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Last summer, fry cooks, drive-thru cashiers, and burger flippers in 60 cities took to picket lines to protest low wages that have barely grown in 40 years. In fact, adjusting for inflation, average hourly pay for fast-food workers has fallen 29 cents in the last decade alone.
The protests have since multiplied in size and scope: Fast food workers walked off the job in 100 cities this past December, calling for a minimum wage of $15 an hour. In March, lawsuits were filed in three states alleging an epidemic of wage theft at McDonald's franchises, kicking off demonstrations from New York to Kansas City to Detroit. Last month, a coalition supporting the protests sponsored the first-ever national poll of fast food workers—which found that 89 percent of them reported having wages stolen—and a new analysis was released showing that top fast-food executives now make about 1200 times more than their franchise staffers.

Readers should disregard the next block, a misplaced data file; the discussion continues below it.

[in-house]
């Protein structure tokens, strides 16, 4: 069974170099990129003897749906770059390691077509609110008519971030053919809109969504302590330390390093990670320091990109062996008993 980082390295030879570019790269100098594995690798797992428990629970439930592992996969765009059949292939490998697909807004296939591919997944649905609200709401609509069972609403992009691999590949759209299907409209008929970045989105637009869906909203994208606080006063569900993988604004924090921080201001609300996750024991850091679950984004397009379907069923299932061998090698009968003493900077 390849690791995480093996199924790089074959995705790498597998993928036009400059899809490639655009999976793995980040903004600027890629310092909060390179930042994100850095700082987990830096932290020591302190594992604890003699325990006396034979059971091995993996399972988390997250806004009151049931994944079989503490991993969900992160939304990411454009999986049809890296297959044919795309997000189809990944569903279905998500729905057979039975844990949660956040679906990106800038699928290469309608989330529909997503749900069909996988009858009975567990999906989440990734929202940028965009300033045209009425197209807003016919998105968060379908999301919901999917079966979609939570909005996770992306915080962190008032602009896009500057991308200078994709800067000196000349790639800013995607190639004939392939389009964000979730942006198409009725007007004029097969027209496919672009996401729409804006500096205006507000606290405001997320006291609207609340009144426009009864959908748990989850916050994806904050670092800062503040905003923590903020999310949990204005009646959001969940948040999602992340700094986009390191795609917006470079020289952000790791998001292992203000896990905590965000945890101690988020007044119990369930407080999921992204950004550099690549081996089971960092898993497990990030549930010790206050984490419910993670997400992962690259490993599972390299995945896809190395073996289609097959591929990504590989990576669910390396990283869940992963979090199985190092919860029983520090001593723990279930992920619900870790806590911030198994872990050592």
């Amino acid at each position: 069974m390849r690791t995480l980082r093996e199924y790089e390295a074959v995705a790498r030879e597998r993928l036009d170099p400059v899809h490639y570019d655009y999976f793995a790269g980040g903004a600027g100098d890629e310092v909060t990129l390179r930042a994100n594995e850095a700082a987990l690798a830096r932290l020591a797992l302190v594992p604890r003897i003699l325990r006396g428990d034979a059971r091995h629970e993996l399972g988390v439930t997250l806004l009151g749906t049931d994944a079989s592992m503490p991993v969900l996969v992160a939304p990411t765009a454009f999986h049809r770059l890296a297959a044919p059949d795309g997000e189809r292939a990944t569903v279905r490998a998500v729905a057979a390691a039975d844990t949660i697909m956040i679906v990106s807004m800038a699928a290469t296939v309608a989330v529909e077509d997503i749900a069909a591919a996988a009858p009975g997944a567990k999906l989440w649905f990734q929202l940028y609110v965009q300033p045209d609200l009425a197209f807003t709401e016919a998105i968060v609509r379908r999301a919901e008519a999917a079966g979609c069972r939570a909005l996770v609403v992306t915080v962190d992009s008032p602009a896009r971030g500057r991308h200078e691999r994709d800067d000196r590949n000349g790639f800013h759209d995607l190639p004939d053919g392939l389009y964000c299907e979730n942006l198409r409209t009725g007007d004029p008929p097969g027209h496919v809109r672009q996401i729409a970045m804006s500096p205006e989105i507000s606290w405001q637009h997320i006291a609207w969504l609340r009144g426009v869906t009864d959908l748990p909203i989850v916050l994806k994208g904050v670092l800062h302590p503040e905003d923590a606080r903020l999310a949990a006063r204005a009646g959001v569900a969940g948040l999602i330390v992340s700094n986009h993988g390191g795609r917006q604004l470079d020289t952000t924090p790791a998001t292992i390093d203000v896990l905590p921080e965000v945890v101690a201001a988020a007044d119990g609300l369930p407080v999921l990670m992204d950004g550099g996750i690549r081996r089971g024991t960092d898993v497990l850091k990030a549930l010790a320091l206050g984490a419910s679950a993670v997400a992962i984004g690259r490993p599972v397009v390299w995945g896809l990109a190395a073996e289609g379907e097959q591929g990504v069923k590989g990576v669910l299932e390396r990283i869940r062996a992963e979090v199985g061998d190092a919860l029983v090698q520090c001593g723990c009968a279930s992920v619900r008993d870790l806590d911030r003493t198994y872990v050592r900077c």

After hearing about last summer's demonstrations, California photographer Gregg Segal wanted to illustrate the stagnant wages being paid to many of America's 21 million fast food industry employees. He attended a Service Employees International Union organizing meeting in Hollywood where he met five workers, all employees of McDonalds or Burger King, some in the ritziest parts of LA. He asked them to don old-school uniforms of their respective employers from the '60s and '70s that he'd dug up on eBay.
"I wanted a quick read that says, 'This is a fast food worker today,'" Segal says. "And the wages are as vintage as the uniforms."
For a sobering look at what fast food workers are up against, try our wage calculator below these photos and see how your family would fare on a typical fast-food paycheck.